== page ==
A study of the involvement of melanin-concentrating hormone receptor 1 (MCHR1) in murine models of depression.

Department of Bioengineering, Stanford University, Stanford, CA 94305, USA.
Biological Psychiatry (Impact Factor: 9.47). 02/2007; 61(2):174-80. DOI: 10.1016/j.biopsych.2006.03.076
Source: PubMed

ABSTRACT Most antidepressant medications target central monoamine systems and are often characterized by limited efficacies and unwanted side effects. Thus, significant efforts are ongoing to identify novel targets for the treatment of depression. Growing evidence suggests that neuropeptides play a role in the pathophysiology of depression. The melanin-concentrating hormone (MCH) is one such neuropeptide, implicated in the modulation of many physiological responses.
We utilized an array of techniques including chronic mild stress (CMS) as a depression paradigm, neurobehavior, gene expression analysis, and knockout genetics to investigate the role of MCH receptor subtype 1 (MCHR1) in murine models of depression.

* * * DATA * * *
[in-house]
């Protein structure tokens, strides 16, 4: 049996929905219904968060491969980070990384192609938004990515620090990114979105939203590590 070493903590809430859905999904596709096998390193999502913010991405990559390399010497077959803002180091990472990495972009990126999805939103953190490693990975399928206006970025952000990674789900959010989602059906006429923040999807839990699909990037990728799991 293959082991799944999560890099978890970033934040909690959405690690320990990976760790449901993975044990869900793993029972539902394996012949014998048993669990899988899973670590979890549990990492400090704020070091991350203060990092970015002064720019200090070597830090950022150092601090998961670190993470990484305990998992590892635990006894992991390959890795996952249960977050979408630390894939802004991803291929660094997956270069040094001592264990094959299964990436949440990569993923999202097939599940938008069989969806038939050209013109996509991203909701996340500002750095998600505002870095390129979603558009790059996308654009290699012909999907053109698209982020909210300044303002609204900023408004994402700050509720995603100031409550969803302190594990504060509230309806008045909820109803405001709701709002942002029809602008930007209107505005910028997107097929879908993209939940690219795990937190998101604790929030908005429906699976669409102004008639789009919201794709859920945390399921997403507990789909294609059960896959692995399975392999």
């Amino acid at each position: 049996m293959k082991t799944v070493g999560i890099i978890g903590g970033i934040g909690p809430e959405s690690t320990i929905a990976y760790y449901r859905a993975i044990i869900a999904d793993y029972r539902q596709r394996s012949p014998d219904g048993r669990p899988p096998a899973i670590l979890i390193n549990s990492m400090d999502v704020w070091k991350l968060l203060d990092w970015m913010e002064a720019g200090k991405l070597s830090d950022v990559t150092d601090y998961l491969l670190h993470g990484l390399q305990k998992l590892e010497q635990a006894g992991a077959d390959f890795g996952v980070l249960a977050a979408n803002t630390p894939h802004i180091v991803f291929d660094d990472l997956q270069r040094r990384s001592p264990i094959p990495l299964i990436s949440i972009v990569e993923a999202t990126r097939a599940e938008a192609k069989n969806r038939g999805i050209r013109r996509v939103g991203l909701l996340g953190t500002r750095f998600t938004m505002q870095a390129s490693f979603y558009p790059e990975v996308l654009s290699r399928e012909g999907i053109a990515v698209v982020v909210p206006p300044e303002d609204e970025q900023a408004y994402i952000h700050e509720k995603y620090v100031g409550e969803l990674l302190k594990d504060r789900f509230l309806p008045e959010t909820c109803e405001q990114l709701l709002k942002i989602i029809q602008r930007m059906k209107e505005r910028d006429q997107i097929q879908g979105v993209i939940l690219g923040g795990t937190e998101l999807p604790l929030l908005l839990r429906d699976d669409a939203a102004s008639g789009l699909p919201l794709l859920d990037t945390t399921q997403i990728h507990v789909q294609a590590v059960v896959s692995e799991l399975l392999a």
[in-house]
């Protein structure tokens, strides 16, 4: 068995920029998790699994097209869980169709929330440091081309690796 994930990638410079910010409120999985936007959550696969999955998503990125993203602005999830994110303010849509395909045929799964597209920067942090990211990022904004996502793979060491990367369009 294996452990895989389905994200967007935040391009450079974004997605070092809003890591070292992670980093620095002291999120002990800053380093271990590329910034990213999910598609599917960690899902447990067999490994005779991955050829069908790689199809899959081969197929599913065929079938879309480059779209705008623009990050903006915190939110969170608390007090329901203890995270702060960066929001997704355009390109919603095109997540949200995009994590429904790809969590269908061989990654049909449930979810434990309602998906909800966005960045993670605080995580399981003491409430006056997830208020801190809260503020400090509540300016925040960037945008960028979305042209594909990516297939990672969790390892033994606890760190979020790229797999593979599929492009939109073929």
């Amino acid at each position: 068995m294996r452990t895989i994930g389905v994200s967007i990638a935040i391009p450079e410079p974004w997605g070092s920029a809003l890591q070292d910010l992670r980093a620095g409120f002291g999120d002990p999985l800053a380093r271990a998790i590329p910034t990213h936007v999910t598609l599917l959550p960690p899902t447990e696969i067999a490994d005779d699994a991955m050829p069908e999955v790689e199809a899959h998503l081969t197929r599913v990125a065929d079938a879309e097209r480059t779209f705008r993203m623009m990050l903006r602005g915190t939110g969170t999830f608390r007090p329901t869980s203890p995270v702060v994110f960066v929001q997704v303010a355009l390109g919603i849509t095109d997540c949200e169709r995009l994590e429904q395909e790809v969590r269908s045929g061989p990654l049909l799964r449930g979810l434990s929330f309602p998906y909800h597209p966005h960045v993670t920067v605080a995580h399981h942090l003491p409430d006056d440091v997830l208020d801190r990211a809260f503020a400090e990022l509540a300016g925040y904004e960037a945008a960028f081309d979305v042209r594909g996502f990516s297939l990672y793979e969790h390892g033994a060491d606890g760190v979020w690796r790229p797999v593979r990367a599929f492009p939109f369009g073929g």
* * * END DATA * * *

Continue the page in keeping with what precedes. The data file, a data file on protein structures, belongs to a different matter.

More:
We report here that following a 5-week exposure to repeated chronic mild stress (an ethologically relevant animal model of depression), C57Bl/6J mice have increased hippocampal gene expression of MCH receptor subtype 1 (MCHR1), the cognate melanin concentrating hormone receptor in mice. This increased gene expression is reversed by chronic fluoxetine hydrochloride (Prozac) treatment. Additionally, while female and male mice carrying a null mutation of the MCHR1 gene show comparable anxiolytic-like behavior on the open field, only female knockout mice exhibit antidepressant-like behavior, when tested on the forced swim and tail suspension tests.
Taken together, we suggest that antagonism of the MCHR1 receptor may provide a novel approach for the treatment of affective disorders, including depression, with a potentially increased efficacy in women.

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